Russian Banks Caution That The CBDC Will Raise Loan Rates

Uwagwu Bennett
Uwagwu Bennett Published on September 16, 2023 12:00 AM

A significant Russian banking association has issued a warning that as banks struggle to deal with the soon-to-be-issued CBDC, the digital ruble will raise loan rates.

Russian Banks Caution That The CBDC Will Raise Loan Rates
Source: Pexels

In collaboration with 13 commercial banks, the Central Bank began a "real-world" central bank digital currency (CBDC) test last month in 11 cities.

However, banking institutions have previously voiced "concern" about the scheme, and the Central Bank was shocked by the heavyweight withdrawals of Sberbank and Tinkoff Bank at the last minute.

CBDC Might Increase Lending Rates

Alexey Voylukov, vice president of the Association of Banks of Russia, reportedly told Izvestia that the CBDC initiative might result in a 0.5% increase in lending rates.

He said:

“If we take into account the direct and indirect costs of introducing the digital ruble, the cost of money for lending will climb even higher.”

The remarks follow the association's letter to the Central Bank, which was written with "a request to clarify certain issues pertaining to the digital ruble." 

According to the association, many were "wary" about the currency.

Meanwhile, business executives have also voiced their concerns. Izvestia also consulted with additional specialists, who shared similar cautions.

According to Georgy Vashchenko, the analytical department's deputy director at Freedom Finance Global, banks might be penalized for more than $31 billion.

According to Vashchenko, "risk of banks losing about 5% per year in profits."

Yevgeniy Kogan, an investment banker and professor at the Higher School of Economics at National Research University, reiterated these ideas.

Kogan said:

“The head of the State Duma’s [Financial Markets] Committee, Anatoly Aksakov, has stated that as the CBDC is introduced, the Russian banking system will gradually fade away. It’s interesting to note that, just recently, the Central Bank assured the sector that this would not happen.”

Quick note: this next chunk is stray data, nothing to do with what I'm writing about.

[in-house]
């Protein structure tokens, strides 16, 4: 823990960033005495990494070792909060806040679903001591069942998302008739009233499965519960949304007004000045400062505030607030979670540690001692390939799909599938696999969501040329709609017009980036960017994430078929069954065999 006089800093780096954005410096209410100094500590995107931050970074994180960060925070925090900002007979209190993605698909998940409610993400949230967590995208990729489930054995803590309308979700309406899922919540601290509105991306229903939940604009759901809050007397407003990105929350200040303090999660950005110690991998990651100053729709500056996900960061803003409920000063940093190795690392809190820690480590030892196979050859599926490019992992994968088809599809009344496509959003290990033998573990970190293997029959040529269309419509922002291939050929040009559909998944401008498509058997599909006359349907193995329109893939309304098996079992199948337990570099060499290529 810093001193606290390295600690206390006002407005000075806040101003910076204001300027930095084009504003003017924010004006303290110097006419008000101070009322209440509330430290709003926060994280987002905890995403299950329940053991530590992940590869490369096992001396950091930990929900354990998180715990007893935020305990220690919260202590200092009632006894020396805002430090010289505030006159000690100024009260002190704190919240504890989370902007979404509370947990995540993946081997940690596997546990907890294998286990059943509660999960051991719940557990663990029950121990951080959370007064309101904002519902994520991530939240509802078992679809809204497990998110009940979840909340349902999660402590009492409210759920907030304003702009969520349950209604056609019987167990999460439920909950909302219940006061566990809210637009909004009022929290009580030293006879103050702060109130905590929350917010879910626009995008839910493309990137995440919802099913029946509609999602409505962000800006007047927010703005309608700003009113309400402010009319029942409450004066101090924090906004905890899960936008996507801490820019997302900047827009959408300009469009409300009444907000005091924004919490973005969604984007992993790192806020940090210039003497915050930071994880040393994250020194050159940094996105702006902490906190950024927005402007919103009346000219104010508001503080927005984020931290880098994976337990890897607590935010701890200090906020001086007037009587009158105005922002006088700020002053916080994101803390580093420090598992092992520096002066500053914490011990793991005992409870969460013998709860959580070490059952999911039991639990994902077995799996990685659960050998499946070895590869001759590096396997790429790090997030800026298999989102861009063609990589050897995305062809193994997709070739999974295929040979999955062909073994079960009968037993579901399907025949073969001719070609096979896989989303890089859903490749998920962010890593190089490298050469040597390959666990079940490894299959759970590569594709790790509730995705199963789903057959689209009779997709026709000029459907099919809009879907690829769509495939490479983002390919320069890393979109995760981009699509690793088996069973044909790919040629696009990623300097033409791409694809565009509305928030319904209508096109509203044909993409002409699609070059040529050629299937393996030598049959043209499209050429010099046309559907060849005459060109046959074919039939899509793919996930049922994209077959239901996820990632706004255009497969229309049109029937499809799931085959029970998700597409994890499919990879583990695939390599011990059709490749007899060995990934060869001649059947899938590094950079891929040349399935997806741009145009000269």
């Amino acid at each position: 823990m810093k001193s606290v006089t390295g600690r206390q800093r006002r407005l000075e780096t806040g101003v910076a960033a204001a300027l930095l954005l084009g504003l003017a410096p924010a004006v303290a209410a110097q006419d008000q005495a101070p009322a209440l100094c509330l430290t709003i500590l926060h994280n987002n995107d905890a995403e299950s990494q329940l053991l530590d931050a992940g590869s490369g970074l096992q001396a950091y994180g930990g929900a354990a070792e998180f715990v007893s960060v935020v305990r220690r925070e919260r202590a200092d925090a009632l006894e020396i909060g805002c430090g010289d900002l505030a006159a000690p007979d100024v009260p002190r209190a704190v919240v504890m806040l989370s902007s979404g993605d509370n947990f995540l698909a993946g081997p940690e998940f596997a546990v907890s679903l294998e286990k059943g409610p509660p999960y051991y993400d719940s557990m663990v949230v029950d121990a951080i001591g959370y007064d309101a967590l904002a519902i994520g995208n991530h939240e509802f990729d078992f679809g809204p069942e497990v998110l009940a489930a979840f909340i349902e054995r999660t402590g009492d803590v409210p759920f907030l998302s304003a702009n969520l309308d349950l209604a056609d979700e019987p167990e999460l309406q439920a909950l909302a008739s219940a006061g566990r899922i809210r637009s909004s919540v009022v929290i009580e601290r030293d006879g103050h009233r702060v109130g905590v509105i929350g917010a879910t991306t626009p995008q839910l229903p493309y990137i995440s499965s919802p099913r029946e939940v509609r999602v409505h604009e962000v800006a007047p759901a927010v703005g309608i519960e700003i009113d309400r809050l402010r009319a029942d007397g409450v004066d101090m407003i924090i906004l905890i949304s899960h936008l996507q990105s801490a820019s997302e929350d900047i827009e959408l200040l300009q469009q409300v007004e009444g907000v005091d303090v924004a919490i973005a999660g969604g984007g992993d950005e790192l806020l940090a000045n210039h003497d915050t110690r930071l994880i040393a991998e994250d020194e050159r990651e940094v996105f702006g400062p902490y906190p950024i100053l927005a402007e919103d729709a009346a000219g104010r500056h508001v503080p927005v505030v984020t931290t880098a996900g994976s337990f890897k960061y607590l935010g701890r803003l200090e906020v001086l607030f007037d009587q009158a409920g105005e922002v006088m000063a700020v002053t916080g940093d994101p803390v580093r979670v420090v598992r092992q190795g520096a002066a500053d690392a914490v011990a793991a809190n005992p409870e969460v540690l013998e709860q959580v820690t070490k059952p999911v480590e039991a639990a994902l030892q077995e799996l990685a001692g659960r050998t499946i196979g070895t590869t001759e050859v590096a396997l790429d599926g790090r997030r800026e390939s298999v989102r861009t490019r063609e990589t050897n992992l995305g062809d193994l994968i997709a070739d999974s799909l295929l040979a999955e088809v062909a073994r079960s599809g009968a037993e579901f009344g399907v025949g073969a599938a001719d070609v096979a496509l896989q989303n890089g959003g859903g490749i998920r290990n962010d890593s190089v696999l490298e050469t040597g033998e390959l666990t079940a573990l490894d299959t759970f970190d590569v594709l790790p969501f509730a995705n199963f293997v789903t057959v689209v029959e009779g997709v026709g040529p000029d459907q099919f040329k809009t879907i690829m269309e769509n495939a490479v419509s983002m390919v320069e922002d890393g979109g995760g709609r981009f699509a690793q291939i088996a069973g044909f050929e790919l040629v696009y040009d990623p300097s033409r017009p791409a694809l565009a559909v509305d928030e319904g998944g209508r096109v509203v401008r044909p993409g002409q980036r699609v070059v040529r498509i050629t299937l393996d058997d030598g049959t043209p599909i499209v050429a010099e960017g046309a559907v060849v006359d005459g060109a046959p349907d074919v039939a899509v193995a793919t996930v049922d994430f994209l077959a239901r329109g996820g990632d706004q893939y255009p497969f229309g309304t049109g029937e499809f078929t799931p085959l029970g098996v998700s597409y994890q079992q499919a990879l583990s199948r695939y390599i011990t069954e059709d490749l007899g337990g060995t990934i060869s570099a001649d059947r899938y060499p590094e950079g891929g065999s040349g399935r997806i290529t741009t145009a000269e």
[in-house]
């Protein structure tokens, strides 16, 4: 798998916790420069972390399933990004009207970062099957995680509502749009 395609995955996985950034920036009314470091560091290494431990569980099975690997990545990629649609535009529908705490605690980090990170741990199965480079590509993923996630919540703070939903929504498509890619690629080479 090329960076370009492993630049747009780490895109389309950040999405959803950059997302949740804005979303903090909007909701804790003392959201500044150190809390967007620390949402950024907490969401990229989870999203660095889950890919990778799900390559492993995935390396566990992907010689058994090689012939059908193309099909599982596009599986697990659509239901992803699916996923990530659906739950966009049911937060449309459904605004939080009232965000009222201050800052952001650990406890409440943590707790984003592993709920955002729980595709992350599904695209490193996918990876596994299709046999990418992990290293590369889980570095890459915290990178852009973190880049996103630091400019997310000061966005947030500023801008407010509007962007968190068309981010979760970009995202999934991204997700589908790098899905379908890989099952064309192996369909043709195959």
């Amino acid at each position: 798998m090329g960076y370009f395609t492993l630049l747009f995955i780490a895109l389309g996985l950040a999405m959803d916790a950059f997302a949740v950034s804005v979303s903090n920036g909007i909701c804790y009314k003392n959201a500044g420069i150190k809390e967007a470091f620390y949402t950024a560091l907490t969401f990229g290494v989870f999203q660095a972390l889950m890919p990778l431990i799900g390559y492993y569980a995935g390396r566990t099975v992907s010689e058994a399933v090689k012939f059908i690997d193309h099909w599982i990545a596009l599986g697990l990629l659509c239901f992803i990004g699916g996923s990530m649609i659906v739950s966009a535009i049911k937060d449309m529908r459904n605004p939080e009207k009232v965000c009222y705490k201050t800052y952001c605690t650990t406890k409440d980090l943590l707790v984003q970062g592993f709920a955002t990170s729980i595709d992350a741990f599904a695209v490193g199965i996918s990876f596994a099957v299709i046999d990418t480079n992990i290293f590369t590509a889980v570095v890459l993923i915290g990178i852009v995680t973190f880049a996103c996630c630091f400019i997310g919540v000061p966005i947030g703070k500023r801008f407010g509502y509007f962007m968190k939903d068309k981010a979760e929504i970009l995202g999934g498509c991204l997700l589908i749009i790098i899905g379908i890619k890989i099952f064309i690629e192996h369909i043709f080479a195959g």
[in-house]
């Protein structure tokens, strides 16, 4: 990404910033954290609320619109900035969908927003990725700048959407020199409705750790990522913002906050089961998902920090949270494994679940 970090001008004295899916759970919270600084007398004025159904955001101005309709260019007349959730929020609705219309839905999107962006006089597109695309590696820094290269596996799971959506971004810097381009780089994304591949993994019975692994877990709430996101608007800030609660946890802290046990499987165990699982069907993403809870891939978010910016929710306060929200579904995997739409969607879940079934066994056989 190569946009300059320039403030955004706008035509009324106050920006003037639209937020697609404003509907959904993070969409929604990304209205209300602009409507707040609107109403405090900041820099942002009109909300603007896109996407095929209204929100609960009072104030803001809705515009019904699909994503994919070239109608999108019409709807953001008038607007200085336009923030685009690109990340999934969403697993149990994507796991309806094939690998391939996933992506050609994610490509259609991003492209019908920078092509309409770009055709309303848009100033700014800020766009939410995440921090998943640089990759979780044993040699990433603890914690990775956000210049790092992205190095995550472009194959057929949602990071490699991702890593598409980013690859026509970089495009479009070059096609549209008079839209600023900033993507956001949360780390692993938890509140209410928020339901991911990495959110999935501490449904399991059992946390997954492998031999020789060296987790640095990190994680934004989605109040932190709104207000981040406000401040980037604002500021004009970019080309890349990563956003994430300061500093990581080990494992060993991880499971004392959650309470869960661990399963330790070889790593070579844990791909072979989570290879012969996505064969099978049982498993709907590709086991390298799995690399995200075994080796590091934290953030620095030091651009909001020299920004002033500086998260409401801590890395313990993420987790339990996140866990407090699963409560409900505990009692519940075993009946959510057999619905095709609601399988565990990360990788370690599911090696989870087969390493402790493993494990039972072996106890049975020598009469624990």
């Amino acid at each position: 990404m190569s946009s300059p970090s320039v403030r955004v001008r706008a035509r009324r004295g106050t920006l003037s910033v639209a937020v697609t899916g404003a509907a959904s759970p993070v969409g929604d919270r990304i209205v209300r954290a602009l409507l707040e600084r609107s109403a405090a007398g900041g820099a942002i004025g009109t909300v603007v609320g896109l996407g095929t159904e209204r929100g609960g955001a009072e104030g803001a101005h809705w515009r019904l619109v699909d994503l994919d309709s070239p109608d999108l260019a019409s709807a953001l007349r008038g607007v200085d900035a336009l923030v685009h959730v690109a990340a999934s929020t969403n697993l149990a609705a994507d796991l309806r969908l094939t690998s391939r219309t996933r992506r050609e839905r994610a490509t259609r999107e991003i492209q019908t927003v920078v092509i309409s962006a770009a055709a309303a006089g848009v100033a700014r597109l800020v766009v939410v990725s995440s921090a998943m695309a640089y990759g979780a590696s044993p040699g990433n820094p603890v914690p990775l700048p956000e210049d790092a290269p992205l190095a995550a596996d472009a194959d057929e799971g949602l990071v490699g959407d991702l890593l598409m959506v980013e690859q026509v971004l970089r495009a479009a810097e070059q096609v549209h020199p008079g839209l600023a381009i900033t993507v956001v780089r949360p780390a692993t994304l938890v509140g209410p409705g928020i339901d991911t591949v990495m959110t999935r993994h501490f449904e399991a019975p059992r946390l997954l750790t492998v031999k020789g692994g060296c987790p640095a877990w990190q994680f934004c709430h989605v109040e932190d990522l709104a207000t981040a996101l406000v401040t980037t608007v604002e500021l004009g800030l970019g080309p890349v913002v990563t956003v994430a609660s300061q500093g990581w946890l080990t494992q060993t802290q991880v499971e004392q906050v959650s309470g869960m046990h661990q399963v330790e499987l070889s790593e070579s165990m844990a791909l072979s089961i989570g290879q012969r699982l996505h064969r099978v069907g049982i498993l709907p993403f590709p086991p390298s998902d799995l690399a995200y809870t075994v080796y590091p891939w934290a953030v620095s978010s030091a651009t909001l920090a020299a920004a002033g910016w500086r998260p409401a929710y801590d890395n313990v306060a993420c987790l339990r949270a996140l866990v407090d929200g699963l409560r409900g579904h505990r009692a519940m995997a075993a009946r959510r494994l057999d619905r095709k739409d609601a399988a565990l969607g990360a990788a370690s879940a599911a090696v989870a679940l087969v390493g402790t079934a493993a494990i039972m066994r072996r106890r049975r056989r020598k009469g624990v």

A Rosbank executive opined:

“The main concern that financial institutions and Russian banks have is that a chunk of their assets will flow out of the banking system into to digital ruble wallets.”

Threat to the Russian Banking Sector from CBDC?

Other experts concurred that any extra revenue commercial banks would generate from handling CBDC transactions would probably pale in comparison to the losses caused by the digital ruble.

Others, however, felt that the risks associated with CBDC issuance had been overblown.

According to Timur Nigmatullin, a senior investment adviser at Finam Financial Group, it is evident from China's experience that Russian banks are currently safe.

Nigmatullin pointed out that despite the pilot starting in early 2020, Chinese state organs were just now starting to pay their personnel in digital yuan tokens.

As such, he stated,

“It is unlikely that, at least in the near future, the digital ruble will become a significant factor for the [Russian] banking system.”

Russia's Central Bank Raises Interest Rates Dramatically In An Effort To Support The Weakening Currency

In an effort to combat inflation and support the ruble after the value of the currency dropped to its lowest level since the beginning of the conflict with Ukraine, Russia's central bank increased interest rates significantly on Tuesday.

Since the beginning of the year, the value of the ruble has decreased by more than a third as a result of Moscow's increased military spending and the impact of Western sanctions on its ability to export energy. According to economists who research Russia, the country's economy is not in freefall despite issues including rising prices for consumers and businesses and a faltering ruble.

With a lower exchange rate, Moscow can convert more dollars from the sale of oil and gas into rubles, which it can then use to fund government operations and pay pensions. However, the value decline went a little too far, and officials are now tightening it up, according to analysts.

Although sanctions will eventually slow long-term economic growth, Chris Weafer, CEO of Macro-Advisory Partners, argued that the recent depreciation of the currency "does not imply an underlying economic crisis" or that Russia is ready to plunge off a cliff.




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